These symptoms are usually seen in the period from the commencement of EN until when the administered calories have built up to full strength, and the majority are self-limiting. The use of a feeding tube/catheter is mandated until oral intake of the patient is adequate. Unpredictable emptying of the dennervated intrathoracic stomach, delayed gastric emptying, dumping, or other gastrointestinal dysfunction can further delay adequate oral intake in individuals who otherwise would have an uneventful recovery [27]. A long duration of feeding tube use was reported [8,23,24]. So the indications for the administration of EN by catheter jejunostomy it is particularly suitable for patients with malignant tumors such as esophageal cancer who may require adjuvant chemotherapy or irradiation therapy for which prolonged nutritional support is required [28]. In the present series, the median duration of supplemental enteral nutritional support was 20 days. Although a large number of patients developing postoperative complications and anastomotic failure required feeding through the jejunostomy catheter/tube for a significantly longer period of time. The cervical leak was occurred in 15 patients of the present study and it was treated conservatively by continuous enteral tube jejunostomy feeding. We had observed a lower rate of cervical anastomotic leakage in patients in whom the tube jejunostomy feeding was introduced early in postoperative period. However , the oral intake was delayed in patient with cervical leak and the duration of EN was significantly longer. Concerning the period from surgery to the commencement of EN, many studies showed that early feeding leads to a reduction in risk of anastomotic dehiscence in both cases when anastomosis was proximal or distal to the site of feeding [29-36]. These reported trials seem to indicate that early EN reduced the risk of any type of infection concluding that early postoperative feeding is of value in patients undergoing major operations of the gastrointestinal tract. The rationale for feeding the gut early after surgery is that peristalsis of the small intestine recovers 6-8 h after abdominal surgery and that an absorptive function is preserved even in the absence of peristalsis [37]. The passage of food in the gut also causes increased splanchnic blood flow stimulating the gut immune system [38,39]. In addition, it is found that if EN is delayed until after the patient becomes hypermetabolic, the benefits are lost [40]. The difference in the morbidity rates between the reported studies is most probably related to the methods of the placement of catheters/ tubes jejunostomy. In view of the complications, many have described selective, rather than indiscriminate, use of jejunostomy catheters/tubes [11,41,42]. Modification of the strategy of placing the jejunostomy tube has also been advocated [11,12,42]. Reichle et al. [42] described fixing of the jejunal loop to the abdominal wall during the laparotomy and performing endoscopically guided intubation later should the need arise. In the present study, the site of tube entry was closed by a purse-string suture and the tube was buried within the wall of the jejunum to a length of 4-5 cm. Furthermore, some interrupted sutures to attach the jejunum to the peritoneum over a length of 5-8 cm were also placed to prevent leakage and volvulus of the jejunum around a small fixed point. Conversely, other studies have frequently reported using needle jejunostomy, which has resulted in some serious complications. With the needle method, the nutrients or intestinal fluid may leak from the site of catheter entry because the catheter is fed into the jejunal lumen through an intramural tunnel and the catheter entry site in the jejunum is not usually sealed off. There is also a risk of volvulus of the jejunum occurring because the fixed point of the needle jejunostomy between the jejunum and abdominal wall is small. The leakage of nutrients or intestinal fluid from the site of catheter entry and intestinal twisting at the point of fixture to the abdominal wall can cause serious complications such as peritonitis or small bowel obstruction. We believe that the attachment of the jejunal wall to the peritoneum at the site of entry of the catheter/ tube is useful to prevent leakage and twisting or angulating of the jejunum, and to reduce the incidence and severity of the complications associated with catheter /tube jejunostomy feeding. It should whenever be associated to the placement of tube jejunostomy. The operative technique of esophageal reconstruction used in all patients of this study (including insertion of tube-jejunostomy) was performed by the same surgeon and this allows to limit bias. However a limitations of this work should be noted, the most important is the retrospective and no randomized character of work. Therefore prospective and randomized further studies are needed for more confirmation of results.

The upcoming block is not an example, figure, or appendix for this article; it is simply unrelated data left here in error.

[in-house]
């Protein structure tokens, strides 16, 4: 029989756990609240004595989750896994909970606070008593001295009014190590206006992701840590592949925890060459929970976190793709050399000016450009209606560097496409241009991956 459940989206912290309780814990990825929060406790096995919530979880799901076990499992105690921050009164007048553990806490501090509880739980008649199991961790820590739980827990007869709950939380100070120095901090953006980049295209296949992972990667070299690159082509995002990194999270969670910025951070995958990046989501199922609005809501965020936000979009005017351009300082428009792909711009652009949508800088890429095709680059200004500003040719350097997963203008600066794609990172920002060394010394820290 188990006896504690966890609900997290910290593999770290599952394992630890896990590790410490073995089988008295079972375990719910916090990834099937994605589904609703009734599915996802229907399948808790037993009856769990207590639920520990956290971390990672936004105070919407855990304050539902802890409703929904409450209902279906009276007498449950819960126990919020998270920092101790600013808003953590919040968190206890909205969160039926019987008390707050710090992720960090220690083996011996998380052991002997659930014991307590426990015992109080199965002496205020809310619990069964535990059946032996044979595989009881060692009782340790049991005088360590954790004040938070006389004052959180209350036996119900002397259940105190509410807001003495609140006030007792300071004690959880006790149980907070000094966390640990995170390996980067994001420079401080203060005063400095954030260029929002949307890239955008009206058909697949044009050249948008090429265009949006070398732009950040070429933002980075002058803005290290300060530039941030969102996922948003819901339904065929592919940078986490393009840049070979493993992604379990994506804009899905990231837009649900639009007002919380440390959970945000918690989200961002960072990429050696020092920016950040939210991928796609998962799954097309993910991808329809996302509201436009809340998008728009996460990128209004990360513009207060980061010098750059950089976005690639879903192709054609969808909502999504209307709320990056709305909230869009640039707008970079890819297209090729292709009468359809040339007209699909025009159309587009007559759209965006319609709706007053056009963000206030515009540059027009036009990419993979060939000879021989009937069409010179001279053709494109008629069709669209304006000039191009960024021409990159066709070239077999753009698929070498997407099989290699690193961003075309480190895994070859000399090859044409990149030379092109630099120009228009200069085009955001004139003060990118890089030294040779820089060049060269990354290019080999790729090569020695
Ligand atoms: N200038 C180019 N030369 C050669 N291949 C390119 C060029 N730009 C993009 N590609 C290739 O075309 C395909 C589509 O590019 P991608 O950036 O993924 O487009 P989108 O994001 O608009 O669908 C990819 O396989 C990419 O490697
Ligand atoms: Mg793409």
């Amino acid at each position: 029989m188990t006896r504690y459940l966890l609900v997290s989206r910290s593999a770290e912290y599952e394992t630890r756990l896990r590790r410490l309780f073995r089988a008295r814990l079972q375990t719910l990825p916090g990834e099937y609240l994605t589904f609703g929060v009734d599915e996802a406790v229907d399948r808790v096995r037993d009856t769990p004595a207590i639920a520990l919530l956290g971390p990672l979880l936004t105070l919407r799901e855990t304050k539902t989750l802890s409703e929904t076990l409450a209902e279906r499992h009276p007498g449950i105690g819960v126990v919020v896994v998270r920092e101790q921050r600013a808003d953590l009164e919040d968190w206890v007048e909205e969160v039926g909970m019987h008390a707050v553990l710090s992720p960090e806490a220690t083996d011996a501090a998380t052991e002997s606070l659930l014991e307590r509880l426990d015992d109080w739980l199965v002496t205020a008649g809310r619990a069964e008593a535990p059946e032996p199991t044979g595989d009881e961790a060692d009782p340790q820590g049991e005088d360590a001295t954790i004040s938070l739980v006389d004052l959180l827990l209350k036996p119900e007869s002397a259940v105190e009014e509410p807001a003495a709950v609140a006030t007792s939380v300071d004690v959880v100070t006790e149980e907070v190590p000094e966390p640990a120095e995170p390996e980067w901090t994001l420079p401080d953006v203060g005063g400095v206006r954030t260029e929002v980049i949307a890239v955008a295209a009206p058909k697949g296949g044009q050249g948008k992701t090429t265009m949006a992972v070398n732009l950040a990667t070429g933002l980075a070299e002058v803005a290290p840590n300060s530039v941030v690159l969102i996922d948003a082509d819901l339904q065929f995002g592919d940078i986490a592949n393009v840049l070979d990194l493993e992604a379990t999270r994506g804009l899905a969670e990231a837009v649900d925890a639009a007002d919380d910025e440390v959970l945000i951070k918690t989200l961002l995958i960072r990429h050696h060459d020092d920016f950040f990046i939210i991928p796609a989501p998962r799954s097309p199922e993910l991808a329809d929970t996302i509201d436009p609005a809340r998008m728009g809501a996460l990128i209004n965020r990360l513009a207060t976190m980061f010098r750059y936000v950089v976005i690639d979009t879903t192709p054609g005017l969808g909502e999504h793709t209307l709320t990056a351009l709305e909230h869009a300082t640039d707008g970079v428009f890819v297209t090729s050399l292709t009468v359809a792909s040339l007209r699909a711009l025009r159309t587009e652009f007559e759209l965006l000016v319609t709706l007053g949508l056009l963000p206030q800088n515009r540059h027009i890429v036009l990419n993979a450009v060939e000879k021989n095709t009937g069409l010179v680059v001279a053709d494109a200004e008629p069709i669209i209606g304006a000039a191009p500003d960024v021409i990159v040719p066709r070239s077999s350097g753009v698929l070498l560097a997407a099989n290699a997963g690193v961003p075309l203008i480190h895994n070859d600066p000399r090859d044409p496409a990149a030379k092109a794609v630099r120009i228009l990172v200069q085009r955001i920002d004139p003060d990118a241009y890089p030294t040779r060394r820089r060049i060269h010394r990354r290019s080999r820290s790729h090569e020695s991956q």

Conclusion

The Witzel-type feeding tube jejunostomy is a safe and an effective way to provide nutritional support to patients undergoing esophageal reconstructive surgery. The occurrence of complications related to the tube jejunostomy may reduce the efficacy of this nutritional method. Therefore we believe that the attachment of the jejunal wall to the peritoneum at the site of entry of the catheter/ tube is useful to prevent leakage and twisting of the jejunum and to reduce the severity of the complications related to catheter/tube jejunostomy feeding.